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entitled to soil rights yet, there is no legal impediment to his, ie the4th defendant-respondent prosecuting the partition action in pursuanceof section 70 of the Partition Law – the relevant excerpt of whichis as follows: "Provided, however, that in a case where a plaintiff failsor neglects to prosecute a partition action, the Court may by order,permit any defendant to prosecute the action and may substitute himas a plaintiff for that purpose . .
It is clear that the expression, "any defendant" in the above section70 means just what it says, ie any defendant irrespective of whetherhe has soil rights or not can prosecute the action thereunder. Theword "any" that occurs in section 70 of the Partition Act, is a termof wide generality and admits of no limitation or qualification. Toillustrate the meaning of "any" the Oxford Dictionary has used theexpression "any fool", perhaps, somewhat prophetically, which wouldmean each and every one of them. The word "any" as explained inBlacks Law Dictionary (5th edition) is often synonymous with “every"or “all" – so that the phrase "any defendant" that is employed in section70 of the Partition Act is, so to say, a "catch-all" phrase, meaningall the defendants in the partition case. So that section 70 permitseach single defendant, without exception or distinction, to step intothe shoes of the plaintiff, in case the plaintiff omits to do in the actionthat which he ought to do or fails to prosecute the same with diligence.Suppose, the plaintiff fails to prosecute the action at a stage beforethe judgment or the interlocutory decree is entered, at which stagethe Court not having investigated title does not know who would getinterests in the soil after the investigation of title at the trial of theaction. How is the Court to determine whether a contesting defendant,in particular, is entitled to soil shares, ie a defendant whose rightsare not shown in the plaint for that can be ascertained after soil rightsare determined after the trial. How is the Court to determine whethereven the plaintiff or any other defendant to whom rights in the soilhad been given in the plaint will, in fact, eventually get those rights,for a contesting defendant or defendant may set up and prove adevolution of title according to which the co-owners as shown in theplaint will not derive any soil rights whatsoever. EVEN THE PLAIN-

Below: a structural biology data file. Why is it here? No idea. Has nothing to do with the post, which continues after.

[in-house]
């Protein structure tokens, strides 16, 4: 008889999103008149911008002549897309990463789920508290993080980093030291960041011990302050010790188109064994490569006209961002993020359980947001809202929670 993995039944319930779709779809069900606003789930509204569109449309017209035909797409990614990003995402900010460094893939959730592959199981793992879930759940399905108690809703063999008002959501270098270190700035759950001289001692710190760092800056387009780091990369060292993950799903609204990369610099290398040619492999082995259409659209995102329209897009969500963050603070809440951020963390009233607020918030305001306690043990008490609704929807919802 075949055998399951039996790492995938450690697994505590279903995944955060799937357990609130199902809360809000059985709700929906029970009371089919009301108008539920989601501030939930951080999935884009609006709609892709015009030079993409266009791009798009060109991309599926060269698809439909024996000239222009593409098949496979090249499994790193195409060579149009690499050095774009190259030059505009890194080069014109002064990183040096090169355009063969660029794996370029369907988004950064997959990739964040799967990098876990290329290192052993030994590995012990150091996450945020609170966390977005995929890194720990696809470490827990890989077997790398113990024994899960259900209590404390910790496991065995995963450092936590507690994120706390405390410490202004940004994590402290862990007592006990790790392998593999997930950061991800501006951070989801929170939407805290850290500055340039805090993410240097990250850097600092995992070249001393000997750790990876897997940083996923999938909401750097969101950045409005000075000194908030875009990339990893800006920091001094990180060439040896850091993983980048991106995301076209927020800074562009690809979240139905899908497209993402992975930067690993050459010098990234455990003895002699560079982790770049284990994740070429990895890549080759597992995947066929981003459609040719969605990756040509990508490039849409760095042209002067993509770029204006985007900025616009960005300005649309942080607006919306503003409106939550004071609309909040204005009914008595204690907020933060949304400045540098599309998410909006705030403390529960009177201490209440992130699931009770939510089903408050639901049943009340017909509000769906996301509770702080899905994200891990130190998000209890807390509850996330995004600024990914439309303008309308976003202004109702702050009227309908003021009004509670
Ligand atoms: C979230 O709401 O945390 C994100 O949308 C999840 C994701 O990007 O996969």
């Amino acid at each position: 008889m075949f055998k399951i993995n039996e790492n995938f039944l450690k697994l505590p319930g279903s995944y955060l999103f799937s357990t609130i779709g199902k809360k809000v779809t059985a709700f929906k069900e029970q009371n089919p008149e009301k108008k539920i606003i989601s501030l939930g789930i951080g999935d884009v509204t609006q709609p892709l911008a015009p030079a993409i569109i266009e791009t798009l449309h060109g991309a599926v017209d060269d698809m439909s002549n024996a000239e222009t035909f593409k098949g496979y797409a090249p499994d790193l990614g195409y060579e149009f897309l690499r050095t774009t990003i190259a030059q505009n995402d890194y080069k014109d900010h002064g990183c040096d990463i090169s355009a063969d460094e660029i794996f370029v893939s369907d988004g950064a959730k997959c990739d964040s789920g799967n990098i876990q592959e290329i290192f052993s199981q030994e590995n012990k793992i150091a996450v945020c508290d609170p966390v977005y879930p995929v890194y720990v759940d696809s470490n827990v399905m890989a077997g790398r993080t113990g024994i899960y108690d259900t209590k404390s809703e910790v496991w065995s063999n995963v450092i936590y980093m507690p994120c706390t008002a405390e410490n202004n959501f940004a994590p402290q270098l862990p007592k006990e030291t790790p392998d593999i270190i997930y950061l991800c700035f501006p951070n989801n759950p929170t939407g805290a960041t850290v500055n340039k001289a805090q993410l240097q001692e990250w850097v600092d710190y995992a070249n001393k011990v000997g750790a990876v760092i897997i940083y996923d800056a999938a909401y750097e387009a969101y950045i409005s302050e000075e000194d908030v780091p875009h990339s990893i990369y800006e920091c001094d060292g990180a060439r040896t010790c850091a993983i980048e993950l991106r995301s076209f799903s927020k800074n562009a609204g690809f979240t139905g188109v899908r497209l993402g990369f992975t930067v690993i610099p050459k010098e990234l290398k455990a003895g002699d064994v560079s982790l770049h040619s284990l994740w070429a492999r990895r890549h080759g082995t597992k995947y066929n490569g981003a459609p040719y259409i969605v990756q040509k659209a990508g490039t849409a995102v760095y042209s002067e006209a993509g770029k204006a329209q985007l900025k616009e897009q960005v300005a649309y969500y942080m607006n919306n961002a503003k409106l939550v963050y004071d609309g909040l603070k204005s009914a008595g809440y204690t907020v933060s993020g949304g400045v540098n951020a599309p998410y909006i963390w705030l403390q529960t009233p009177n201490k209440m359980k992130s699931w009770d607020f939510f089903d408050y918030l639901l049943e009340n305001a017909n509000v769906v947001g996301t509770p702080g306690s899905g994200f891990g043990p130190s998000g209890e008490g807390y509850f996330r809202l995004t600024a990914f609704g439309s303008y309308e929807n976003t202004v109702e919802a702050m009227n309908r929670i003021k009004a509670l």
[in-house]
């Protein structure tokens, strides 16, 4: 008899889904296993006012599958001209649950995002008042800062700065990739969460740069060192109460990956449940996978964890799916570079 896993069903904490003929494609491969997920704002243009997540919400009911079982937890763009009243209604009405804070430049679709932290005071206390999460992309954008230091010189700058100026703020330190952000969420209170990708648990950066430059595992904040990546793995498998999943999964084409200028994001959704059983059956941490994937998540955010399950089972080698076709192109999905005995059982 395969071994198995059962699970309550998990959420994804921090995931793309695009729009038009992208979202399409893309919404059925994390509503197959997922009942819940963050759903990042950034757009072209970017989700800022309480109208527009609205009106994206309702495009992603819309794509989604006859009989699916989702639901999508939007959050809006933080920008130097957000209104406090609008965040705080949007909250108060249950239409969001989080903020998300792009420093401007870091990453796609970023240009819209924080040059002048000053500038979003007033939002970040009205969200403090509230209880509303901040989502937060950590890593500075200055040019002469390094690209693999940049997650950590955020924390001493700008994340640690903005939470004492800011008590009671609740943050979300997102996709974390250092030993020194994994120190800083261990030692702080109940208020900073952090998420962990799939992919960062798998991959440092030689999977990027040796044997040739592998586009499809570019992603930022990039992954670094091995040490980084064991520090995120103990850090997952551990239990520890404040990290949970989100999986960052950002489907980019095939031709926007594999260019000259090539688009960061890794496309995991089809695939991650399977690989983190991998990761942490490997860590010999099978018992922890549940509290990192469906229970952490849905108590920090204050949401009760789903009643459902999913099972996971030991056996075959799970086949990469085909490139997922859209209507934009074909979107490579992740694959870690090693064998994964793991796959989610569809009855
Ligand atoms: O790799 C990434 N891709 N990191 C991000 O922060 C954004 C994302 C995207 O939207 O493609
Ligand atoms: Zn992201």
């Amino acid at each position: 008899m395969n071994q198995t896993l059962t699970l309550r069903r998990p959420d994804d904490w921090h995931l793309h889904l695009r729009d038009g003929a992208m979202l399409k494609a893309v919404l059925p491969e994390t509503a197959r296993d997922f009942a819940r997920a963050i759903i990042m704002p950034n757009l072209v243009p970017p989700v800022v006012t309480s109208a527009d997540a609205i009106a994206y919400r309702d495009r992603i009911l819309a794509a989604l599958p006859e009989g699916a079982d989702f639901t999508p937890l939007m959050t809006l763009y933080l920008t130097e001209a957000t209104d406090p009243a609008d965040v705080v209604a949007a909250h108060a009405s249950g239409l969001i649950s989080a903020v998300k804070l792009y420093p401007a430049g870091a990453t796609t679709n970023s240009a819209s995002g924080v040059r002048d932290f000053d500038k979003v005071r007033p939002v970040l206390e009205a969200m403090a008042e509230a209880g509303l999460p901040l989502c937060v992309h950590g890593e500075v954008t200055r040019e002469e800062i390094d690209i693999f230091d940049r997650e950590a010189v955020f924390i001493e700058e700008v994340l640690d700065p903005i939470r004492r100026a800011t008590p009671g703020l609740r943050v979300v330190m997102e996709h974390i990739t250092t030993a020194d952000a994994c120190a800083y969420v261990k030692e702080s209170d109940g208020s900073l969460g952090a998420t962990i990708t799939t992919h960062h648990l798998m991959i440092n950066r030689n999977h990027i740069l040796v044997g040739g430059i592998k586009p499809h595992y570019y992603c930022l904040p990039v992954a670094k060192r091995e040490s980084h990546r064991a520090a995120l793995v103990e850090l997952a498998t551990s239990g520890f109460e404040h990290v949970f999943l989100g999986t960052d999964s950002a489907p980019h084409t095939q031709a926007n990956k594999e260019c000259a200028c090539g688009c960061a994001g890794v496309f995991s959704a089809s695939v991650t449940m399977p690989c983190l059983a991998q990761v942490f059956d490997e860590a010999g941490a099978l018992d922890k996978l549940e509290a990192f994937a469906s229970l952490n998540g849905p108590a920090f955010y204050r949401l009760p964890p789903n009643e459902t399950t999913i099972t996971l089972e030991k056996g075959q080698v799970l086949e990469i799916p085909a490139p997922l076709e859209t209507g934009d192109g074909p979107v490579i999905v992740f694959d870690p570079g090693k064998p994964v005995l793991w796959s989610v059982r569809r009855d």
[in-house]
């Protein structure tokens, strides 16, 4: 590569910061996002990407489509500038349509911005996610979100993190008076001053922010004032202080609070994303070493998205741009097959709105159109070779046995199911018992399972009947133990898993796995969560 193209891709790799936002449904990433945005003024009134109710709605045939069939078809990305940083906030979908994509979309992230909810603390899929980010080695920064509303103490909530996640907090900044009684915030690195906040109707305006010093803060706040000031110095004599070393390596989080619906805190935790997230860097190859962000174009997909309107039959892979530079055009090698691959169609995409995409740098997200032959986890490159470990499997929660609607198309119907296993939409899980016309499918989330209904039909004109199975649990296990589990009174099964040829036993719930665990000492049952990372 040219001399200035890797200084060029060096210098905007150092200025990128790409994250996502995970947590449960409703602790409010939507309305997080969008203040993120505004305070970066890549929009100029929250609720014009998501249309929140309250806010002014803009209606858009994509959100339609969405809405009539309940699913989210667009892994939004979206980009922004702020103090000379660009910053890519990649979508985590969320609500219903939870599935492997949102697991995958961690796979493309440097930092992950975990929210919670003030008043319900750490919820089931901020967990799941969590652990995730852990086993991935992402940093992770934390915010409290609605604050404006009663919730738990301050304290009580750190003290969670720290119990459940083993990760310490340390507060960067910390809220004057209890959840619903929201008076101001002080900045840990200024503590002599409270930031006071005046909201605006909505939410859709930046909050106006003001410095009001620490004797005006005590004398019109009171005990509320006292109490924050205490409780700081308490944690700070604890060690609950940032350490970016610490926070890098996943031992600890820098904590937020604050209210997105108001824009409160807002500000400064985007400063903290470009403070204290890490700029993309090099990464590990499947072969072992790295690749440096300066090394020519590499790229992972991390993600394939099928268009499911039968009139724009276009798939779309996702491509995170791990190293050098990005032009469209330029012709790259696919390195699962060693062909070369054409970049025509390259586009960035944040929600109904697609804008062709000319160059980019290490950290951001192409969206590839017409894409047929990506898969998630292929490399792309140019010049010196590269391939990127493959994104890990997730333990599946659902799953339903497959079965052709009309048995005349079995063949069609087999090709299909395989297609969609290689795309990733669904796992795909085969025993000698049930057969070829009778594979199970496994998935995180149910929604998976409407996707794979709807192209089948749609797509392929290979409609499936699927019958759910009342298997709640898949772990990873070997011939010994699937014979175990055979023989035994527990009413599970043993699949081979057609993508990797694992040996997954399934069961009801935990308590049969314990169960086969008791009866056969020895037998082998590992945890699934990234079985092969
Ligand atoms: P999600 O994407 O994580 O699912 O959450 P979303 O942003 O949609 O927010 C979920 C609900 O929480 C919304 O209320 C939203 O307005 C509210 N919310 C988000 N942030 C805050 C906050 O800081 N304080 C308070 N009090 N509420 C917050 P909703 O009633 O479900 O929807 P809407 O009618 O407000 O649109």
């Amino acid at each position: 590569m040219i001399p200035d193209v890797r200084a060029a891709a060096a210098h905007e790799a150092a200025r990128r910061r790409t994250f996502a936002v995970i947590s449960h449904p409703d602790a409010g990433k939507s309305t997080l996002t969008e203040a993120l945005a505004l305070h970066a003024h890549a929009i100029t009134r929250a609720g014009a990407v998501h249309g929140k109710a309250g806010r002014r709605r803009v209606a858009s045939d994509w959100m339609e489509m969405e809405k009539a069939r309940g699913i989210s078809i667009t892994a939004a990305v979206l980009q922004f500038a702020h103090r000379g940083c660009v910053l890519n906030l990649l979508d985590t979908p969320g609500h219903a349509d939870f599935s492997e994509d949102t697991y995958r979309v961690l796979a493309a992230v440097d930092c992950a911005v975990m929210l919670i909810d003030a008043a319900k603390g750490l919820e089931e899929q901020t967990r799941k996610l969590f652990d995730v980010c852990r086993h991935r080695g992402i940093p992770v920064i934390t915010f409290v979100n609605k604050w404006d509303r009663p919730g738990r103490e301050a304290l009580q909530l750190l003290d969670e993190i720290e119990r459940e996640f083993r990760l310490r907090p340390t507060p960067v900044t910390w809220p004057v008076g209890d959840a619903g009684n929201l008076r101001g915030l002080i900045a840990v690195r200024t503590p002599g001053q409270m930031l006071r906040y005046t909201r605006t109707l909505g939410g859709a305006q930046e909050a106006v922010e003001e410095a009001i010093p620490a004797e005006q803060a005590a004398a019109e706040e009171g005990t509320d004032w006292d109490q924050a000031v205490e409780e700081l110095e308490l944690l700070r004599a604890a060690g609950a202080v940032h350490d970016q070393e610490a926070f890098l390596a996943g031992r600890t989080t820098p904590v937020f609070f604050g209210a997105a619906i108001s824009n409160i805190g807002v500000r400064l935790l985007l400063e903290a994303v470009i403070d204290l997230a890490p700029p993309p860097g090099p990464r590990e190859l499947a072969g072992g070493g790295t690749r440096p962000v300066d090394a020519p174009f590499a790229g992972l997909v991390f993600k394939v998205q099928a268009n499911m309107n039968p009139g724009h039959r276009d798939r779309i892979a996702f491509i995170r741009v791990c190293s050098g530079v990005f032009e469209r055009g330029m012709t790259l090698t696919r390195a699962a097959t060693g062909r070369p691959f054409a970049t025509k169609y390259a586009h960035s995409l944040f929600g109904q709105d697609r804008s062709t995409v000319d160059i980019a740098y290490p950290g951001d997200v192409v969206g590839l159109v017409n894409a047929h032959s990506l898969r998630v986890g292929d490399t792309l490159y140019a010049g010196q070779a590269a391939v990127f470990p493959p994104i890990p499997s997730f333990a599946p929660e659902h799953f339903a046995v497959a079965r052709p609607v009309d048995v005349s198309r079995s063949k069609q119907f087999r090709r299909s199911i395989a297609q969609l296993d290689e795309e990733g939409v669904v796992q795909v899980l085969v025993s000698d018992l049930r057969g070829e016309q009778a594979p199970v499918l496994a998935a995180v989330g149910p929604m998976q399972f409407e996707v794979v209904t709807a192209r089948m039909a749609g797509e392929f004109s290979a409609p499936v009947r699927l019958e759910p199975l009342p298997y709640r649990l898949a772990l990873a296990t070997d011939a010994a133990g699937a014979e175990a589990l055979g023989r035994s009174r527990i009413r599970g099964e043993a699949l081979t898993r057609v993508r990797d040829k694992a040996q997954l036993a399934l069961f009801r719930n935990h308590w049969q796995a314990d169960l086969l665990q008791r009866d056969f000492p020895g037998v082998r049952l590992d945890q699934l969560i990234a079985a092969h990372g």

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TIFF, IN A PARTITION CASE WHO INSTITUTES THE ACTION, INORDER TO BE ENTITLED OR ABLE TO PROSECUTE THE ACTION,NEED NOT STATISFY THE COURT THAT HE IS THE OWNER OFSOIL RIGHTS FOR THAT IS A QUESTION THAT HAS TO BEADJUDICATED UPON AT THE TRIAL OR MORE PRECISELY AFTERITS CONCLUSION.
The submission, that only a defendant with soil rights in an actioncan be substituted as the plaintiff in order to prosecute the same wherethe plaintiff has failed to do so with reasonable diligence, when carriedto its logical conclusion would, at least, mean that no party can besubstituted, before the stage of judgment or the interlocutory decree,whose rights are subject to controversy at the trial for one never knowswhether that party, ie one whose rights are contested will eventuallyget or has rights in the corpus till the judgment is delivered.
Lastly, it is what one may call a moot point, in that it is not yetsettled by judicial decision, as to whether any action can be dismissedfor want of prosecution after judgment is entered, as it is in this case,and this case is one of first impression since it involves a questionnever before determined. In this case the final judgment had beendelivered (as opposed to the final decree), ie one which finally disposesof the rights of the parties upon the issues or controversies arisingon the pleadings. It is a final judgment, on the basis of which theinterlocutory decree too had been entered ordering the partitioning ofthe land. The judgment, and the interlocutory decree based thereonrepresent such a conclusive determination of the rights of the partiesin the corpus that nothing further remains to be done to fix or settlethe rights of the parties and nothing is, in fact, left to be done byway of a step in the entire action, except to partition the land. Inany other action, the judgment and decree or the judgment itself,terminates the action in Court and nothing is left to be done exceptto carry out and execute the judgment. Strictly speaking, it is I think,somewhat inappropriate to speak of non-prosecution of an action inwhich judgment has been entered, as it is in this case, which judgmentrepresents or embodies a final decision or adjudication on the merits